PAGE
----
|HCC Site ID:||1536||Parish:||Hursley|
|Access:||No general public access. See NGS||Ownership:||Private|
Location and Site
Merdon Manor is situated north west of Hursley on higher ground, with extensive vistas towards Braishfield. It lies on chalk and clay, and is surrounded by farmland and woodland.
The first reference to Merdon Manor on its present site was in the sixteenth century. However it developed as a farm rather than a landed estate and so any garden was insignificant. This changed in the 1920s when Merdon became the home of Capt. George Cooper, heir to Hursley Park. Extensive alterations were made to the house and a garden was created befitting that of a manor. Gertrude Jekyll prepared plans for a rectangular garden but they were not followed. The gardens that did develop took advantage of the fine vistas across the chalk downs. On the South side the view extended imperceptibly from lawns to fields across a ha-ha. The lines of clipped yew hedges and rose borders added emphasis. On the North side the siting of steps and tree borders enhanced the vista. This formality gave way to informal areas of woodland through which another scenic view could be seen to the West.
Developed further since 1984 the gardens are now described for the NGS Open Gardens scheme as: Large scale garden offers a good walk and chance to explore and view the Isle of Wight in the distance. Restored barn with New Dawn rose, sunken shrub walk ,many conifers now removed to improve the vistas. An ancient half walnut tree has roses growing through it. Attractive wild pond with water lilies.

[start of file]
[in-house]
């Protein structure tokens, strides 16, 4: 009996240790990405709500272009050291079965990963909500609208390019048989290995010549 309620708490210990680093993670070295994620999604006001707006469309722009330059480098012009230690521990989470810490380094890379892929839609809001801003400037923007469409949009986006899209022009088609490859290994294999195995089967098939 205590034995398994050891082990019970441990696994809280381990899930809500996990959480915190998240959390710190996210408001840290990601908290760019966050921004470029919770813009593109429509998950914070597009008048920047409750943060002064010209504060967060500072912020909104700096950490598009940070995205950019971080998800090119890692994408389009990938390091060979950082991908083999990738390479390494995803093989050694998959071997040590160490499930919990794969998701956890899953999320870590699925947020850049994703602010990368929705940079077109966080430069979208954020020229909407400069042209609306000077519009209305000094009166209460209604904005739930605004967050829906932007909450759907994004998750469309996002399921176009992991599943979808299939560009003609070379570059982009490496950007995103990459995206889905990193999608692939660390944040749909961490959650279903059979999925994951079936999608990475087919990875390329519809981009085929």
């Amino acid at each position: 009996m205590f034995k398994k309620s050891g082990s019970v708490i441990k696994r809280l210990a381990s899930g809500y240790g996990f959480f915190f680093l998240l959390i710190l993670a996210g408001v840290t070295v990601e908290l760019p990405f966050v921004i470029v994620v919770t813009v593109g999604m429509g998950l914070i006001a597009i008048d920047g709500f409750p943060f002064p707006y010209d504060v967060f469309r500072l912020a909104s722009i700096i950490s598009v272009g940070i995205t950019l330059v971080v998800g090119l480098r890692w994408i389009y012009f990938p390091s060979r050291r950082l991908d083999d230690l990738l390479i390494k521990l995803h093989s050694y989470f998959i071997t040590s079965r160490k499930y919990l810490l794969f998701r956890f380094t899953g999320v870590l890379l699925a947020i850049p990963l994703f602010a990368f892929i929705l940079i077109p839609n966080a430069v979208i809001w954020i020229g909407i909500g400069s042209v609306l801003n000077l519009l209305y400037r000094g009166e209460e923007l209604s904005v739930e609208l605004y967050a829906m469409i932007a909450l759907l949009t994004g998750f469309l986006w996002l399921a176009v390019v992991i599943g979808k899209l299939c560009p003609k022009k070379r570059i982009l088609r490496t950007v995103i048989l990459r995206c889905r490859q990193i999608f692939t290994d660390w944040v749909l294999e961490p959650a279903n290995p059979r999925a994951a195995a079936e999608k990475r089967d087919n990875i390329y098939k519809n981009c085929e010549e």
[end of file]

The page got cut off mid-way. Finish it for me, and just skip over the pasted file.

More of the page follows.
Today there are still reminders that this was once a working farm. The two large barns stand behind the House and in front of them the old farmyard is now a garden where a large fishpond has been created. The designs of the early twentieth century have been well maintained. More modern features such as the swimming pool have been discreetly placed. Further tree planting has not obscured the vistas but has provided more shelter for both house and garden. A sunken garden described as an ‘enchanting secret garden’ is on the site of the former milking parlour which incorporates some of the stone walls. The visitas from a ‘shepherd’s hut over the chalk downland to Braishfield are particularly impressive.
Early working farm, developed as gardens in the 20th century with many trees, a secret walled water garden; ha-ha, herbaceous borders, panoramic views, fishpond.
HGT Research: May 2003